Later, Counselor Troi tells Picard that the battle with the Borg started. Picard and Riker come out to the bridge and listen to the ships’ various transmissions trying to take down the cube. Once he heard enough, he asked the crew what they should do–go against their orders and fight, or stay where they are.
Commander Data says, “If I were human, I believe I would say ‘to hell with our orders.’” Then they make their way to the Alpha quadrant.
Since Picard has experience with Borg ships, he orders all other ships to fire on a non-critical system, which destroys the cube. As the cube explodes, they notice a sphere leave and open up a time anomaly. Picard orders the Enterprise to follow the sphere after they realize the Borg assimilated Earth of the past.
They are pulled in the stream with the sphere and end up in the 21st century–April 4, 2063, to be exact–one day before Zephram Cochrane was to fly his warp ship.
The Enterprise crew assists Cochrane in his original mission to keep the timeline preserved.
Star Trek: Enterprise (2151-2161)
Star Trek Enterprise continues where First Contact left off–humans meeting Vulcans for the first time. The series shows how the Vulcans became consultants to humans in constructing warp-capable ships and interacting with other species.
While the Vulcans thought they were doing a decent service, humans often resented this and felt that they could have been further along in their development had it not been for the Vulcans holding them back.
The series explored the Earth-Romulan war, the tensions with the Klingons, how the United Federation of Planets came to be, and the Vulcan-Andorian alliance’s development. The series ran four seasons before it was canceled, but it did clear up things that the Original Series alluded to.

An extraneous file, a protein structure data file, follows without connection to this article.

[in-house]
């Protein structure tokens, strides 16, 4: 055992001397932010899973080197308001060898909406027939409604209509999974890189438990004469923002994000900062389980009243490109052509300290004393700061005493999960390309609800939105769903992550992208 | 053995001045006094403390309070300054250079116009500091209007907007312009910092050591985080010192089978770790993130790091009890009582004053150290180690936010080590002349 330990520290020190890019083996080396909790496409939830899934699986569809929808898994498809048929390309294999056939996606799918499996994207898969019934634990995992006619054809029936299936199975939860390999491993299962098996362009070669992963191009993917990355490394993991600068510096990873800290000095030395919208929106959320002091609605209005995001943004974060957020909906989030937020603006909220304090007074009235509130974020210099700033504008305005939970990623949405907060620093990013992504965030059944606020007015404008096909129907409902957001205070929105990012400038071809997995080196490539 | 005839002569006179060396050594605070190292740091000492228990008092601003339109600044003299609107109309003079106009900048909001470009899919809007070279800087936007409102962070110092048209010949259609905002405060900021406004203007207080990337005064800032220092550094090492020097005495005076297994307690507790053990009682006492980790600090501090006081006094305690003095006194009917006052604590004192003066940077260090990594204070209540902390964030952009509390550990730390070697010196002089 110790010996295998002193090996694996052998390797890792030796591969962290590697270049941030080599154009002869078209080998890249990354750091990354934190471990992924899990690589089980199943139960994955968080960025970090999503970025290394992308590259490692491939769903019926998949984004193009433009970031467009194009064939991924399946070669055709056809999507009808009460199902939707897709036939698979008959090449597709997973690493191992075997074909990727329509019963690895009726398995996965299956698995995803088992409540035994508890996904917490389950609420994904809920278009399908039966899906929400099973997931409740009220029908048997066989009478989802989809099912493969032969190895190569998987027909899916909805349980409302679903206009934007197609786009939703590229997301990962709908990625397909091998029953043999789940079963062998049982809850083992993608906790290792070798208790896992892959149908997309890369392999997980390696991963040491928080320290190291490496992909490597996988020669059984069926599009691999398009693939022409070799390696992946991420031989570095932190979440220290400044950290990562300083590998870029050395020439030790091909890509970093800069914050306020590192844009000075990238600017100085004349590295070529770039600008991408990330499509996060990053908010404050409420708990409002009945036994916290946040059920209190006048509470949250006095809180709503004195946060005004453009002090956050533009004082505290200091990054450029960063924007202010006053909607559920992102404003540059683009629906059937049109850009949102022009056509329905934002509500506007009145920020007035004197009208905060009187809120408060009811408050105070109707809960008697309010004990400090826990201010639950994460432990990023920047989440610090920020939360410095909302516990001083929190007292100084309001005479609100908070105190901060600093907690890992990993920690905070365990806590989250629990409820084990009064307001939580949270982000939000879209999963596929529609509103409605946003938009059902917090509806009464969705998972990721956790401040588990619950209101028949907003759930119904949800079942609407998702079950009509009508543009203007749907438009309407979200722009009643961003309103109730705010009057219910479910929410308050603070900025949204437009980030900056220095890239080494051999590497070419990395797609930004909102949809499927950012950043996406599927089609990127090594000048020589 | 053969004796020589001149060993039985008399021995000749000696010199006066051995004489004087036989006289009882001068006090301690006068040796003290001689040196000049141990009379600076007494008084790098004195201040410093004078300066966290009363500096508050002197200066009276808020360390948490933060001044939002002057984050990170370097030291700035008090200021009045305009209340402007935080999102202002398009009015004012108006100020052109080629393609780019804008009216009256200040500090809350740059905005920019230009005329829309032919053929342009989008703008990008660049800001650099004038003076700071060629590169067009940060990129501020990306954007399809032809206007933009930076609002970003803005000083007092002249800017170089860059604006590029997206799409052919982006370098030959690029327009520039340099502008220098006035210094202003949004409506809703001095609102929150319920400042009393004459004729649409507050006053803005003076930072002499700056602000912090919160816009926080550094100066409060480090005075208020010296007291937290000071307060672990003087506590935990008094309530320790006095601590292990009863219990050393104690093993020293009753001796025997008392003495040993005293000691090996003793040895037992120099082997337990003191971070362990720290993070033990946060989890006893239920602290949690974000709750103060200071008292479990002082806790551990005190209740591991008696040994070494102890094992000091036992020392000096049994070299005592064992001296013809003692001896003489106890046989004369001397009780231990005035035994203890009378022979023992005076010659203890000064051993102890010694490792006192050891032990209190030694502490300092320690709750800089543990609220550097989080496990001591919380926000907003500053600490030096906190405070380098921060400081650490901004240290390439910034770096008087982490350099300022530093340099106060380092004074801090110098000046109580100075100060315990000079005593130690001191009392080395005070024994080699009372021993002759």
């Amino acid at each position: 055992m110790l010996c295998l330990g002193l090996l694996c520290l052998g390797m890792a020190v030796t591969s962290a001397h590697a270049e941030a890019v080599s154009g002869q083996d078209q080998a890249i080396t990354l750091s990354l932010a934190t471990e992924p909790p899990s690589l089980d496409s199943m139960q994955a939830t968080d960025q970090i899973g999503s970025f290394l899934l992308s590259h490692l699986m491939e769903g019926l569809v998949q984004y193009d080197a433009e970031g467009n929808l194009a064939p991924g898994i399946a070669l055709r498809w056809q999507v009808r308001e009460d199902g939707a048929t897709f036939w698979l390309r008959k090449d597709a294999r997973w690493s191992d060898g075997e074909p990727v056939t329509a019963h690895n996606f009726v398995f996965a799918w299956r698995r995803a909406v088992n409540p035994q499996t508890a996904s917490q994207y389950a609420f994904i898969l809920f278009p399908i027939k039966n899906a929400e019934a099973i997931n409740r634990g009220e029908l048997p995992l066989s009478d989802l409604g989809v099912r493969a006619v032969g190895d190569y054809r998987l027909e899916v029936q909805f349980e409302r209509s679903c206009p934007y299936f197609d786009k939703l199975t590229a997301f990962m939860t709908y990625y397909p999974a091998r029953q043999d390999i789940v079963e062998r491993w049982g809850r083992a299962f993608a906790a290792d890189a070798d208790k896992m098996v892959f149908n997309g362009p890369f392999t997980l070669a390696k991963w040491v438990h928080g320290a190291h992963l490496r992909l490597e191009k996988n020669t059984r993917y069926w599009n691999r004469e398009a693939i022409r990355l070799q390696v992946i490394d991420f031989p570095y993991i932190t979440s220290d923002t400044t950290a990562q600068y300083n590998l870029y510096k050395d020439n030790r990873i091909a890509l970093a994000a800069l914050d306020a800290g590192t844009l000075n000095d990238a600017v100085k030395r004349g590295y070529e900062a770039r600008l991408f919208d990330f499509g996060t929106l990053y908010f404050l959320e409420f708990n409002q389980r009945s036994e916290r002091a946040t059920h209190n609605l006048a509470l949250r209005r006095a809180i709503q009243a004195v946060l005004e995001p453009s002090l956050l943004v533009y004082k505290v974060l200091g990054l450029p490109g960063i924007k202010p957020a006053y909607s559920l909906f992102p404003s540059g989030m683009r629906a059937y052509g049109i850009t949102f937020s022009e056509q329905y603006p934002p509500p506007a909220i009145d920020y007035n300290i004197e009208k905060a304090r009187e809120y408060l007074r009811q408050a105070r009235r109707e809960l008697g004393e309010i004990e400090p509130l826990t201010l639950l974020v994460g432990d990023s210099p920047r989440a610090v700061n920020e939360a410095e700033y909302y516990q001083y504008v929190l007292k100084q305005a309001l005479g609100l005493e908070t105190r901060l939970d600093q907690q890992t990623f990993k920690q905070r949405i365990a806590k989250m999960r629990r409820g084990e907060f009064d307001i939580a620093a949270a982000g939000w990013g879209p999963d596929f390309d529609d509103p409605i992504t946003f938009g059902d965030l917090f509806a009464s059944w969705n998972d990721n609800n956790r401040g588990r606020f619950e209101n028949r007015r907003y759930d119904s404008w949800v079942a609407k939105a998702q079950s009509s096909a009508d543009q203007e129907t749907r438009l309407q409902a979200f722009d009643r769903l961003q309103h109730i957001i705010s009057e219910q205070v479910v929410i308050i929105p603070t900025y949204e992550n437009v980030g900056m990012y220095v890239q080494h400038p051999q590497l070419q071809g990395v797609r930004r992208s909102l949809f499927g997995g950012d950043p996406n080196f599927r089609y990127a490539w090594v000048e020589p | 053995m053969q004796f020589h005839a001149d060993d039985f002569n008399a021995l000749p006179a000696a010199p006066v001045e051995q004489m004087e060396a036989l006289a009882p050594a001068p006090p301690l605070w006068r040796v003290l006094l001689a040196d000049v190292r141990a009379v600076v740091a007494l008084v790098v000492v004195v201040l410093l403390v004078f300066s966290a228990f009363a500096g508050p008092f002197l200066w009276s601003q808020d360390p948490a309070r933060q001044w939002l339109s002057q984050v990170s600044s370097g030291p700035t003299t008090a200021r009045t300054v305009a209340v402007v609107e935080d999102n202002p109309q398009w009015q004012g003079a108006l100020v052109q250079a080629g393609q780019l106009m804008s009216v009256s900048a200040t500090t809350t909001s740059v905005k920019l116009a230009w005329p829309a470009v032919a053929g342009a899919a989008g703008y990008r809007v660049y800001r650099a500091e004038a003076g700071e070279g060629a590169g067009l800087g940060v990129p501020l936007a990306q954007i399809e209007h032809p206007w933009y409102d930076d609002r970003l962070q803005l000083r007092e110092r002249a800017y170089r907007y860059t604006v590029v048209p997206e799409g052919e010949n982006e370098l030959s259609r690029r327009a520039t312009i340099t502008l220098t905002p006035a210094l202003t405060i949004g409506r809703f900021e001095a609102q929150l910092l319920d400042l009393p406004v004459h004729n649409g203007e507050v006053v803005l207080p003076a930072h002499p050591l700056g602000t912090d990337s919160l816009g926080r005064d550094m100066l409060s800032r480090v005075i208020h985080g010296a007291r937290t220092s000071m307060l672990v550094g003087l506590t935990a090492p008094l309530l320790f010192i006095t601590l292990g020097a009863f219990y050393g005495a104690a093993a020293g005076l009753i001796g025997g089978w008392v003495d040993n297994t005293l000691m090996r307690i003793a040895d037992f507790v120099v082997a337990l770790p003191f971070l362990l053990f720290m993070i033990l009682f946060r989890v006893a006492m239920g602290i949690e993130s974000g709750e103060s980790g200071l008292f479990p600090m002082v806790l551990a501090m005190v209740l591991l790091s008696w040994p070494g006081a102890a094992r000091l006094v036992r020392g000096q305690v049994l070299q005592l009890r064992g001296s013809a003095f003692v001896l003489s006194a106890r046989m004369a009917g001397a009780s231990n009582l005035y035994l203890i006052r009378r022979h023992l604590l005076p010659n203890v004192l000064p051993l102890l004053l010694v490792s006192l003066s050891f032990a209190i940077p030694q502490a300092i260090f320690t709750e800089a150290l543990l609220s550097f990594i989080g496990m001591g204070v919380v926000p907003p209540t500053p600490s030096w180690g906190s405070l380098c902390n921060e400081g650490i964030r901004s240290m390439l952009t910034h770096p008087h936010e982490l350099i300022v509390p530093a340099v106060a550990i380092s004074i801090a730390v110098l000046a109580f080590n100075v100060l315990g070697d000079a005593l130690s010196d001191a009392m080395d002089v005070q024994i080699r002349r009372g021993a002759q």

Star Trek: Discovery (2255-?)
Discovery first debuted in 2017, making it the next to the last series developed in the Prime timeline. This series’s events take place ten years before the Original Series and explain why the war between the Klingons and the Federation ignited after over 100 years of tense peace between the two sides.
It also highlights the life of Spock’s foster sister, Micheal Burnham. Spock grew up with a foster sister that his parents took in after the Klingons killed her parents on a Federation outpost. Micheal grew up with Amanda and Sarek, learning the Vulcan ways while suppressing her human emotions.
Discovery attempts to explain why Spock never spoke of this sister in other series. Micheal said horrible things to Spock when they were children about his heritage and how he would never fit in on Vulcan or Earth because of it. But she only said that to keep him safe from Vulcan extremists while she ran away.
At the end of the second season, the Discovery crew jumps 900 years into the future, leaving Captain Pike to command the Enterprise until Captain Kirk takes over.
Star Trek: The Original Series (2265-2269)
The series that started it all, The Original Series (TOS), explores the world of James Kirk, Spock, McCoy, and the rest of the crew in the “five-year mission to explore the universe, seek out new life and new civilizations, and to boldly go where no man has gone before.” Since this was the first series of a new fictional world, no one knew what to expect.
The series introduced Vulcans, Andorians, Tellerites, and Klingons. It also showed how alien influences could disrupt a primitive culture’s development and create problems that they would not otherwise have, demonstrating the need for their Prime Directive that prohibited their interference in pre-warp societies.